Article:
Myocardial infarction at night . . . and other storiesBMJ 2020; 369 doi: https://doi.org/10.1136/bmj.m2036 (Published 28 May 2020) Cite this as: BMJ 2020;369:m2036
Timing of myocardial infarction
An early morning peak in the incidence of ST-segment elevation myocardial infarction is well known, even if the reasons for it are obscure. A registry study from Singapore finds that timing has an influence on long term outcomes. People whose symptoms began in the evening or during the night were roughly 50% more likely to require hospitalisation for heart failure in the year following the infarction (Am Heart J doi:10.1016/j.ahj.2020.03.011). Duration of ischaemia before treatment may be the explanation.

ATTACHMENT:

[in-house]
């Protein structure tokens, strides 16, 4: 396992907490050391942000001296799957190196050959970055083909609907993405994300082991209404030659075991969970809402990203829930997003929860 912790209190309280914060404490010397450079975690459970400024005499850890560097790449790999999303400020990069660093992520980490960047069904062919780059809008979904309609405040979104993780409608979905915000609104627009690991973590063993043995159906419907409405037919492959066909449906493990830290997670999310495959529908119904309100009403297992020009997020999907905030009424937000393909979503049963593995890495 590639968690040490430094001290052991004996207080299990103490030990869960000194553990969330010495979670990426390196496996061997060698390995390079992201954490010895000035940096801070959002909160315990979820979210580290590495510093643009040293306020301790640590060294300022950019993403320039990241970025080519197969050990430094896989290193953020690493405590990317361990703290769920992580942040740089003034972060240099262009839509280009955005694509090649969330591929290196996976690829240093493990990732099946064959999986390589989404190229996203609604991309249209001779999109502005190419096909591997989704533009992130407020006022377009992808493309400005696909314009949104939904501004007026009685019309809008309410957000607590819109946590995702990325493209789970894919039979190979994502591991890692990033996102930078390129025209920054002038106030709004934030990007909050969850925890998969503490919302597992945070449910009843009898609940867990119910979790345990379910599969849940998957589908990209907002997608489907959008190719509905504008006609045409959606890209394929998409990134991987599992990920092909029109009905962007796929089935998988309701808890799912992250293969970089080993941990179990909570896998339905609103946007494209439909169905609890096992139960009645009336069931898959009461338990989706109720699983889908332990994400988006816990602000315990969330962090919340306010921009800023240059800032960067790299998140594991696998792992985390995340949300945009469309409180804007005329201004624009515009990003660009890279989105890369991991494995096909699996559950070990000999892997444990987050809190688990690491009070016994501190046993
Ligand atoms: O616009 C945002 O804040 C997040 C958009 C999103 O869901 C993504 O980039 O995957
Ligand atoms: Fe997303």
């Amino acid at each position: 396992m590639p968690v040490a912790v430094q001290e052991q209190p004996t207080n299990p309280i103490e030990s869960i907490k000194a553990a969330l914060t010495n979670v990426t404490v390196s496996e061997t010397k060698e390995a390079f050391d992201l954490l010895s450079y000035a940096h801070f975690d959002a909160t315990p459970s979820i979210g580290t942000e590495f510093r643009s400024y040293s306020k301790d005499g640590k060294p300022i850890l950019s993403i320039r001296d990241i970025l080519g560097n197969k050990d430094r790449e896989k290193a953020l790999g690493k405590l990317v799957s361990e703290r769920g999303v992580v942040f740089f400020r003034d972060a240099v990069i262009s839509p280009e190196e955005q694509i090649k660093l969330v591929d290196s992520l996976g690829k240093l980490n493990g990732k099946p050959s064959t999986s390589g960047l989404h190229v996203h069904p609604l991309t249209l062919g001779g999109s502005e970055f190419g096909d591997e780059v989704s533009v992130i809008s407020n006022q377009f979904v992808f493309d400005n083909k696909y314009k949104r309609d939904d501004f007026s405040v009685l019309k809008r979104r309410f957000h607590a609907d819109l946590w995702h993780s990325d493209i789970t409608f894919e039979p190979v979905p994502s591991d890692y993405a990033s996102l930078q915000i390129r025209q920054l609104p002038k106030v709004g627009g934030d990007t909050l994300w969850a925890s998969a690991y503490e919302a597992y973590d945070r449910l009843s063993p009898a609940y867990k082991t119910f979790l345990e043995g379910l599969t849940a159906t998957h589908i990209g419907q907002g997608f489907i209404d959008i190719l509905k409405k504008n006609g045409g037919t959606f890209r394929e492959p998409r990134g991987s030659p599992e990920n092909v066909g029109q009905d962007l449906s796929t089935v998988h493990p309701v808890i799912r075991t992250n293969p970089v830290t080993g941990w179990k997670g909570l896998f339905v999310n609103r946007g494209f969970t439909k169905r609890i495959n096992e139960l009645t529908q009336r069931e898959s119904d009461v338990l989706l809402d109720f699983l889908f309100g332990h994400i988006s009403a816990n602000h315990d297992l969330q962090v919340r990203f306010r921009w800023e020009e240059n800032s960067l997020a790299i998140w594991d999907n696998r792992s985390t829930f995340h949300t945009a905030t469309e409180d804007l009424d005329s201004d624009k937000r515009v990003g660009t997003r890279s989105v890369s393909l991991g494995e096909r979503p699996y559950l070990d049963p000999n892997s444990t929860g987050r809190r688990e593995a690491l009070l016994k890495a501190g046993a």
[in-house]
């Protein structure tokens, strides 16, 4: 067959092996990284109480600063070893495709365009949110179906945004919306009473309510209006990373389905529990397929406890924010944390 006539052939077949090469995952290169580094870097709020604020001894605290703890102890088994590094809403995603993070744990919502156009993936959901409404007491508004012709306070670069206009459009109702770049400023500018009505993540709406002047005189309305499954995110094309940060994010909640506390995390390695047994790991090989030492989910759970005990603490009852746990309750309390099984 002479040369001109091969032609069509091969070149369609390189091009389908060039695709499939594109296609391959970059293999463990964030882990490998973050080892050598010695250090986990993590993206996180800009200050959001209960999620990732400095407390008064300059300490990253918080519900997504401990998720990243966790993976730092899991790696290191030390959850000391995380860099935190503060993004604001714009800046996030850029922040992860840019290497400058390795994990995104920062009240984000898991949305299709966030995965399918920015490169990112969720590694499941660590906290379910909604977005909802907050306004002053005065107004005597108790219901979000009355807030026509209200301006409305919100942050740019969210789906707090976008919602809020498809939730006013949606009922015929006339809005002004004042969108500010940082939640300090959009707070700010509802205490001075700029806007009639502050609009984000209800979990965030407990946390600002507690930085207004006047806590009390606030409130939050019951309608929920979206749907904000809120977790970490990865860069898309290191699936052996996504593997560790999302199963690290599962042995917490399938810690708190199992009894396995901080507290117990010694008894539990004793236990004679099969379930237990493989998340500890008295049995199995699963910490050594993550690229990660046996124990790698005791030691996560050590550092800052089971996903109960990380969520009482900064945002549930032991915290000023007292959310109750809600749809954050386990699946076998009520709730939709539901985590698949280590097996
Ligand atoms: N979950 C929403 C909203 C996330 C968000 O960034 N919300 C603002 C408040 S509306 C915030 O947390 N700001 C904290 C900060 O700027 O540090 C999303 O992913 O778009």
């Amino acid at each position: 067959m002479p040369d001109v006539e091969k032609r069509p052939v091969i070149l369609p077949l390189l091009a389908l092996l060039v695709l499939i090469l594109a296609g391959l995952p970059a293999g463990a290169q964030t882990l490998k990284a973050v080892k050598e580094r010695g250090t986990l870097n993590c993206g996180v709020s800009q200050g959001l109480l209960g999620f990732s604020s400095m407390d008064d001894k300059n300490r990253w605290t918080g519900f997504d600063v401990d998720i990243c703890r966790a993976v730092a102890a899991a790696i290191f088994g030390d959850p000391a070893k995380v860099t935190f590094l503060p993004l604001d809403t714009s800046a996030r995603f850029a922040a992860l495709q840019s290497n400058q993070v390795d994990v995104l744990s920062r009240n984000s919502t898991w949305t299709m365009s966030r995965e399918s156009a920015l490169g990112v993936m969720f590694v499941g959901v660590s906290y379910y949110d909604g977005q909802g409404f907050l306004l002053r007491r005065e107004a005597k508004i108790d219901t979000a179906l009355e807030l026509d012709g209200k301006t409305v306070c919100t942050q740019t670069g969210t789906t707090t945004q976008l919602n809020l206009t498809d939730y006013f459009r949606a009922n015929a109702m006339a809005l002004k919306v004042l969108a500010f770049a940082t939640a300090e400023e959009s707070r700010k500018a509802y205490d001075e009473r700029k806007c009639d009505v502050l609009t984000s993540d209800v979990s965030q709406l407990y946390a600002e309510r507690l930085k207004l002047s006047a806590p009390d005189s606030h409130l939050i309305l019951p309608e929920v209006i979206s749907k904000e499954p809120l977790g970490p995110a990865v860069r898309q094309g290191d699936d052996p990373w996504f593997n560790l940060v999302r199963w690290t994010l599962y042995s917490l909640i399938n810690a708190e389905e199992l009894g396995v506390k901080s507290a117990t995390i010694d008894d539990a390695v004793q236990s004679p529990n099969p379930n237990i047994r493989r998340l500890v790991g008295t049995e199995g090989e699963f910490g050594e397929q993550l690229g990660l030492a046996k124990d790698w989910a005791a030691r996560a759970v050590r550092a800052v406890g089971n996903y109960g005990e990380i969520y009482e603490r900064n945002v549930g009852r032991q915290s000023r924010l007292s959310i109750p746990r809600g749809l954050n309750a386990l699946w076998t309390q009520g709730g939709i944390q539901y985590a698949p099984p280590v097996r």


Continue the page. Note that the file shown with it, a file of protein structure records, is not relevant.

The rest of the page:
Diabetes and osteoarthritis
Reports of a positive association between diabetes and osteoarthritis are hard to interpret because being overweight or obese strongly increases the risk of both conditions. A systematic review that identified 31 studies with a total of nearly 300 000 participants reckons that if body mass index is taken into account, there’s little evidence that diabetes is a cause of osteoarthritis (RMD Open doi:10.1136/rmdopen-2019-001030). Comparing …